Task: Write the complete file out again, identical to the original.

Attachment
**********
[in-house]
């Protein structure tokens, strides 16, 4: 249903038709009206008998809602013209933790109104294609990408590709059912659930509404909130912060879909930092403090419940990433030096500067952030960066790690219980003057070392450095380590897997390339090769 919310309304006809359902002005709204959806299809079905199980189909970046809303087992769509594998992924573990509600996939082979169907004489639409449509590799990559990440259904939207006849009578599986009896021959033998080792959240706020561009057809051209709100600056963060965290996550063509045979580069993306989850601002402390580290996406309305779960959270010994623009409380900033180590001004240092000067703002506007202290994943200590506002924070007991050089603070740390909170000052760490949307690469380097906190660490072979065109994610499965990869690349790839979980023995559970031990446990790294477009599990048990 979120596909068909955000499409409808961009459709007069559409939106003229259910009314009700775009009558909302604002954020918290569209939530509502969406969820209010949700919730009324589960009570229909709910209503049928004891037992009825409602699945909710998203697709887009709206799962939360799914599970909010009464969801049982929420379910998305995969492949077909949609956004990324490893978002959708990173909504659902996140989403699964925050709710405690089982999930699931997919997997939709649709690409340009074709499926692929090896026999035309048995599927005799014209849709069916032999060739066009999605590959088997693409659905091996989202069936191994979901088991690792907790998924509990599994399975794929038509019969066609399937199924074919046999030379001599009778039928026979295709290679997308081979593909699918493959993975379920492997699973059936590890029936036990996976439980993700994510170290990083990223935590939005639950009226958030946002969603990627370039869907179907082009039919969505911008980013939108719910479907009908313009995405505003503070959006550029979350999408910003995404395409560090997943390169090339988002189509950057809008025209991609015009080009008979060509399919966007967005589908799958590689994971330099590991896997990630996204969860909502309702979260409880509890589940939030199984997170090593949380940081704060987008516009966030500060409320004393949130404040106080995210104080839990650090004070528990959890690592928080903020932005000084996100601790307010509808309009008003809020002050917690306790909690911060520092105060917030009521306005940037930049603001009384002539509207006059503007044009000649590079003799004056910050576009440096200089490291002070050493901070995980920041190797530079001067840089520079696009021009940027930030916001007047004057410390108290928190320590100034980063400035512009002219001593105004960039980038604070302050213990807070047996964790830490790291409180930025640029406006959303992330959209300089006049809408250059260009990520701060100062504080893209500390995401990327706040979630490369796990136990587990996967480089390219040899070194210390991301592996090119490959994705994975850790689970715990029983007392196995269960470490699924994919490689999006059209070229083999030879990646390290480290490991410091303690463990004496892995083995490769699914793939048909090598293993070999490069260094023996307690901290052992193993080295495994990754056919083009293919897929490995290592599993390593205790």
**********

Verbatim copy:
[in-house]
């Protein structure tokens, strides 16, 4: 249903038709009206008998809602013209933790109104294609990408590709059912659930509404909130912060879909930092403090419940990433030096500067952030960066790690219980003057070392450095380590897997390339090769 919310309304006809359902002005709204959806299809079905199980189909970046809303087992769509594998992924573990509600996939082979169907004489639409449509590799990559990440259904939207006849009578599986009896021959033998080792959240706020561009057809051209709100600056963060965290996550063509045979580069993306989850601002402390580290996406309305779960959270010994623009409380900033180590001004240092000067703002506007202290994943200590506002924070007991050089603070740390909170000052760490949307690469380097906190660490072979065109994610499965990869690349790839979980023995559970031990446990790294477009599990048990 979120596909068909955000499409409808961009459709007069559409939106003229259910009314009700775009009558909302604002954020918290569209939530509502969406969820209010949700919730009324589960009570229909709910209503049928004891037992009825409602699945909710998203697709887009709206799962939360799914599970909010009464969801049982929420379910998305995969492949077909949609956004990324490893978002959708990173909504659902996140989403699964925050709710405690089982999930699931997919997997939709649709690409340009074709499926692929090896026999035309048995599927005799014209849709069916032999060739066009999605590959088997693409659905091996989202069936191994979901088991690792907790998924509990599994399975794929038509019969066609399937199924074919046999030379001599009778039928026979295709290679997308081979593909699918493959993975379920492997699973059936590890029936036990996976439980993700994510170290990083990223935590939005639950009226958030946002969603990627370039869907179907082009039919969505911008980013939108719910479907009908313009995405505003503070959006550029979350999408910003995404395409560090997943390169090339988002189509950057809008025209991609015009080009008979060509399919966007967005589908799958590689994971330099590991896997990630996204969860909502309702979260409880509890589940939030199984997170090593949380940081704060987008516009966030500060409320004393949130404040106080995210104080839990650090004070528990959890690592928080903020932005000084996100601790307010509808309009008003809020002050917690306790909690911060520092105060917030009521306005940037930049603001009384002539509207006059503007044009000649590079003799004056910050576009440096200089490291002070050493901070995980920041190797530079001067840089520079696009021009940027930030916001007047004057410390108290928190320590100034980063400035512009002219001593105004960039980038604070302050213990807070047996964790830490790291409180930025640029406006959303992330959209300089006049809408250059260009990520701060100062504080893209500390995401990327706040979630490369796990136990587990996967480089390219040899070194210390991301592996090119490959994705994975850790689970715990029983007392196995269960470490699924994919490689999006059209070229083999030879990646390290480290490991410091303690463990004496892995083995490769699914793939048909090598293993070999490069260094023996307690901290052992193993080295495994990754056919083009293919897929490995290592599993390593205790």